I was prepared to go to my son’s Sunday School class, but I didn’t want to go. My emotions were running high. I was sad and stressed and needed support that I wasn’t getting.
We showed up and I let the teacher know I’d be staying. “You don’t need to,” he said. “We’ve got it covered.”
“But, but,” I stammered … “the minister said we needed to stay. She said one of us was required to stay.”
The teacher looked at me and my husband. He was kind and his eyes were soft. He was sincere. “It’s OK,” he said. ”You can go to Sunday School. It’s not a problem.” He smiled. “It’s not ever gonna be a problem.”
Tears welled up in my eyes because in his words, in his simple statement, I felt the presence of the Lord Jesus in that room as clearly as I’ve ever felt anything. My son’s teacher was awash in the love of the Holy Spirit and it came through in his face, his words, his demeanor, his attitude.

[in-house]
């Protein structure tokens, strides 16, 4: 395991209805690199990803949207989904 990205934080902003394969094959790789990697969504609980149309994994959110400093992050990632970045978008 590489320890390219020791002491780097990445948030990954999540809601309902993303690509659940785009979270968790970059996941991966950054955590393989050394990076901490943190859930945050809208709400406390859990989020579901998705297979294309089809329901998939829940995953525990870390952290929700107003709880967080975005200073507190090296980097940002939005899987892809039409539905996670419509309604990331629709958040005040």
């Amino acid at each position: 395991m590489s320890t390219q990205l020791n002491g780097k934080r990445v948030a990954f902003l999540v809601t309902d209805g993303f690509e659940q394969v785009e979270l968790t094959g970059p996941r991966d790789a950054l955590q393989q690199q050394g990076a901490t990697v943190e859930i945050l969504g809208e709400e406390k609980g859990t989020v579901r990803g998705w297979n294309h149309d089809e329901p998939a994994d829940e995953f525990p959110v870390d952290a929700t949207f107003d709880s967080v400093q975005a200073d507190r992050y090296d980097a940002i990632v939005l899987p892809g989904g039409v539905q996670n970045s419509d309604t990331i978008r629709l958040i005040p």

It wasn’t going to be a problem.
You see, Travis was treated like a problem since age 5. Every time we had a new teacher or a new challenge, concerned individuals would approach me (the mother—why is it always the mother?) wanting to know how to handle the inevitable problems that would follow in Travis’ wake.
I have to admit that even I approached my own son this way. I didn’t in the beginning, but experience made me shell-shocked and gun-shy. I assumed the best way to ward off bad experiences was to come in with guns loaded, ready to shoot down enemies and arguments, armed with an answer for every possible scenario. Carrying all that ammunition took its toll on me. Combat soldier indeed.
I learned to see my own son as a problem.
But our new Sunday School teacher never viewed him that way. He didn’t see Travis as a problem. He saw him as a child.